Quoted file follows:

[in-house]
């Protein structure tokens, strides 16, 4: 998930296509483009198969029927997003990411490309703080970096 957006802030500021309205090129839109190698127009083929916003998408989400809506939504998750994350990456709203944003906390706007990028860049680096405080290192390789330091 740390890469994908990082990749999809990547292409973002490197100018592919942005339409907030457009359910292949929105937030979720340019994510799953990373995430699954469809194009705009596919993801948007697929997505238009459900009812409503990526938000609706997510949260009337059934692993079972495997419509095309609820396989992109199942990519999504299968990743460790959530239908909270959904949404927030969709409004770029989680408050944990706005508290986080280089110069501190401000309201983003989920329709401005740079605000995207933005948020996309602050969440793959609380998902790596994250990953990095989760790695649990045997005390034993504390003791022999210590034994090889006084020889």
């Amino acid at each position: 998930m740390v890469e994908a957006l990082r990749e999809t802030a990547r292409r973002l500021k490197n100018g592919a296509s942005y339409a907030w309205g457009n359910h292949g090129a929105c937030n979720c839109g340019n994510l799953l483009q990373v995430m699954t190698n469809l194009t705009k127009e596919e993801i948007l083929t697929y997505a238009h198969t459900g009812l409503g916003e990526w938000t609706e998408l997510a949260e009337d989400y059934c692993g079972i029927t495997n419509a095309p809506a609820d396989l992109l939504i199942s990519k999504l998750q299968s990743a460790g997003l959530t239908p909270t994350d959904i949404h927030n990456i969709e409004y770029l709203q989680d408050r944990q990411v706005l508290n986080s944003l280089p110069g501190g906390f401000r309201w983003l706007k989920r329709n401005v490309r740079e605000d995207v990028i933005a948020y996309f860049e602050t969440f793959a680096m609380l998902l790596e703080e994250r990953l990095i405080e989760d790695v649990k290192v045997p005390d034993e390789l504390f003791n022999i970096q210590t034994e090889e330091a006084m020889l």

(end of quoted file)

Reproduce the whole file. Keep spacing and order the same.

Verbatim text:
[in-house]
């Protein structure tokens, strides 16, 4: 998930296509483009198969029927997003990411490309703080970096 957006802030500021309205090129839109190698127009083929916003998408989400809506939504998750994350990456709203944003906390706007990028860049680096405080290192390789330091 740390890469994908990082990749999809990547292409973002490197100018592919942005339409907030457009359910292949929105937030979720340019994510799953990373995430699954469809194009705009596919993801948007697929997505238009459900009812409503990526938000609706997510949260009337059934692993079972495997419509095309609820396989992109199942990519999504299968990743460790959530239908909270959904949404927030969709409004770029989680408050944990706005508290986080280089110069501190401000309201983003989920329709401005740079605000995207933005948020996309602050969440793959609380998902790596994250990953990095989760790695649990045997005390034993504390003791022999210590034994090889006084020889």
């Amino acid at each position: 998930m740390v890469e994908a957006l990082r990749e999809t802030a990547r292409r973002l500021k490197n100018g592919a296509s942005y339409a907030w309205g457009n359910h292949g090129a929105c937030n979720c839109g340019n994510l799953l483009q990373v995430m699954t190698n469809l194009t705009k127009e596919e993801i948007l083929t697929y997505a238009h198969t459900g009812l409503g916003e990526w938000t609706e998408l997510a949260e009337d989400y059934c692993g079972i029927t495997n419509a095309p809506a609820d396989l992109l939504i199942s990519k999504l998750q299968s990743a460790g997003l959530t239908p909270t994350d959904i949404h927030n990456i969709e409004y770029l709203q989680d408050r944990q990411v706005l508290n986080s944003l280089p110069g501190g906390f401000r309201w983003l706007k989920r329709n401005v490309r740079e605000d995207v990028i933005a948020y996309f860049e602050t969440f793959a680096m609380l998902l790596e703080e994250r990953l990095i405080e989760d790695v649990k290192v045997p005390d034993e390789l504390f003791n022999i970096q210590t034994e090889e330091a006084m020889l």